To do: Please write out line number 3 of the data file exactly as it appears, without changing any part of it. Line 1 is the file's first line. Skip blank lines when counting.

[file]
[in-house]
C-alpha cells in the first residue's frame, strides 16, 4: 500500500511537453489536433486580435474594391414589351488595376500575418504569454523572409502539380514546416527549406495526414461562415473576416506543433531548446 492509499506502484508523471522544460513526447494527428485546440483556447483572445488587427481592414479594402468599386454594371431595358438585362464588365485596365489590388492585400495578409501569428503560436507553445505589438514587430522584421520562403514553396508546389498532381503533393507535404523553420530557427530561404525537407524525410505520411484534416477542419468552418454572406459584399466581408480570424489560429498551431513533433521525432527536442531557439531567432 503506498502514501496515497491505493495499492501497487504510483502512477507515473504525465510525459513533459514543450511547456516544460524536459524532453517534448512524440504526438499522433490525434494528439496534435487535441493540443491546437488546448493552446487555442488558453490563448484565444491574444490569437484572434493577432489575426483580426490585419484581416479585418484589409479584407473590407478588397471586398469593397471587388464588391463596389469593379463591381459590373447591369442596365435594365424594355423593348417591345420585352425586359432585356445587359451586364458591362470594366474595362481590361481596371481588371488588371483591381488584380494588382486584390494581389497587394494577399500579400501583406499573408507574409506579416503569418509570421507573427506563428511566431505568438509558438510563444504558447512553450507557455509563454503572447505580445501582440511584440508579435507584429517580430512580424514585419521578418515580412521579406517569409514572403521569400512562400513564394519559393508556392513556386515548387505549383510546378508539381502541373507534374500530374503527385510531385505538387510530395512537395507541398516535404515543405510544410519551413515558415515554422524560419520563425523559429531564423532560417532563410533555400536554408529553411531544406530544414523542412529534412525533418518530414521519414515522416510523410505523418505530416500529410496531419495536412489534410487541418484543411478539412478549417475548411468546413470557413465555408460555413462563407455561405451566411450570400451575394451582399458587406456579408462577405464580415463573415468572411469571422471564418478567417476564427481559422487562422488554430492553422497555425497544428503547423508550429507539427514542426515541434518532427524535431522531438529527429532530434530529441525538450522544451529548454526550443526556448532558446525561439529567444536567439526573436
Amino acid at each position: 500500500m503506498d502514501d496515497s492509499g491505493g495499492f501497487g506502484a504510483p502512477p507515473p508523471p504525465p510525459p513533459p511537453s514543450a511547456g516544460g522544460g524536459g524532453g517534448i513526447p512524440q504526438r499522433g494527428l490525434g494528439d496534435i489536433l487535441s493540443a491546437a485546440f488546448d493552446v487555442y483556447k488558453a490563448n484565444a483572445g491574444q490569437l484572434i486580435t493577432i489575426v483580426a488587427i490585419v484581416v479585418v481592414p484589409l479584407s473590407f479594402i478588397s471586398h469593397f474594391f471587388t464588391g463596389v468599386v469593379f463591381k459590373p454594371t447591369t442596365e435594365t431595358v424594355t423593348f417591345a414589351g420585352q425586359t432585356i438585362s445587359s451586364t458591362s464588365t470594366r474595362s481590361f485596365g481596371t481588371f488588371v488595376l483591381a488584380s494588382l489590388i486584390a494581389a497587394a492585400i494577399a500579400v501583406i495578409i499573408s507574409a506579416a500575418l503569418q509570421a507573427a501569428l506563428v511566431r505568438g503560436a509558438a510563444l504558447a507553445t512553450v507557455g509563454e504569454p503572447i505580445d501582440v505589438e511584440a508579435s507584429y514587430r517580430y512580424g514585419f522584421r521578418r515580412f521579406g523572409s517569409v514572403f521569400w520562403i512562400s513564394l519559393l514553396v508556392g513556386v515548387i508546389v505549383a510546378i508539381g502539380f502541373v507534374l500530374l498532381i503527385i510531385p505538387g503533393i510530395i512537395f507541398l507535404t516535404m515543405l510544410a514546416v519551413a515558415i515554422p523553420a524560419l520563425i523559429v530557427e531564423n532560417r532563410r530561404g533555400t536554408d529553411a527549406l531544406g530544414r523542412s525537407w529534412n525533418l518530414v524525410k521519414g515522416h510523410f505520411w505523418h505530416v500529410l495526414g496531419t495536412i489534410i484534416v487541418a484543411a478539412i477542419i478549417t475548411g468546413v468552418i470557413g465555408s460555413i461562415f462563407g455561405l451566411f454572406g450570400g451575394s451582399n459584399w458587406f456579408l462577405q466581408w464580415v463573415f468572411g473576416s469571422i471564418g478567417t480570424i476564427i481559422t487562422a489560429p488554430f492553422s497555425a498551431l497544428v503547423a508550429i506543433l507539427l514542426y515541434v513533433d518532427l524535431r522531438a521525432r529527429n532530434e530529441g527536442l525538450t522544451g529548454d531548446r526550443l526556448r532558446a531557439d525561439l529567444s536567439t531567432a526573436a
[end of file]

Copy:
Amino acid at each position: 500500500m503506498d502514501d496515497s492509499g491505493g495499492f501497487g506502484a504510483p502512477p507515473p508523471p504525465p510525459p513533459p511537453s514543450a511547456g516544460g522544460g524536459g524532453g517534448i513526447p512524440q504526438r499522433g494527428l490525434g494528439d496534435i489536433l487535441s493540443a491546437a485546440f488546448d493552446v487555442y483556447k488558453a490563448n484565444a483572445g491574444q490569437l484572434i486580435t493577432i489575426v483580426a488587427i490585419v484581416v479585418v481592414p484589409l479584407s473590407f479594402i478588397s471586398h469593397f474594391f471587388t464588391g463596389v468599386v469593379f463591381k459590373p454594371t447591369t442596365e435594365t431595358v424594355t423593348f417591345a414589351g420585352q425586359t432585356i438585362s445587359s451586364t458591362s464588365t470594366r474595362s481590361f485596365g481596371t481588371f488588371v488595376l483591381a488584380s494588382l489590388i486584390a494581389a497587394a492585400i494577399a500579400v501583406i495578409i499573408s507574409a506579416a500575418l503569418q509570421a507573427a501569428l506563428v511566431r505568438g503560436a509558438a510563444l504558447a507553445t512553450v507557455g509563454e504569454p503572447i505580445d501582440v505589438e511584440a508579435s507584429y514587430r517580430y512580424g514585419f522584421r521578418r515580412f521579406g523572409s517569409v514572403f521569400w520562403i512562400s513564394l519559393l514553396v508556392g513556386v515548387i508546389v505549383a510546378i508539381g502539380f502541373v507534374l500530374l498532381i503527385i510531385p505538387g503533393i510530395i512537395f507541398l507535404t516535404m515543405l510544410a514546416v519551413a515558415i515554422p523553420a524560419l520563425i523559429v530557427e531564423n532560417r532563410r530561404g533555400t536554408d529553411a527549406l531544406g530544414r523542412s525537407w529534412n525533418l518530414v524525410k521519414g515522416h510523410f505520411w505523418h505530416v500529410l495526414g496531419t495536412i489534410i484534416v487541418a484543411a478539412i477542419i478549417t475548411g468546413v468552418i470557413g465555408s460555413i461562415f462563407g455561405l451566411f454572406g450570400g451575394s451582399n459584399w458587406f456579408l462577405q466581408w464580415v463573415f468572411g473576416s469571422i471564418g478567417t480570424i476564427i481559422t487562422a489560429p488554430f492553422s497555425a498551431l497544428v503547423a508550429i506543433l507539427l514542426y515541434v513533433d518532427l524535431r522531438a521525432r529527429n532530434e530529441g527536442l525538450t522544451g529548454d531548446r526550443l526556448r532558446a531557439d525561439l529567444s536567439t531567432a526573436a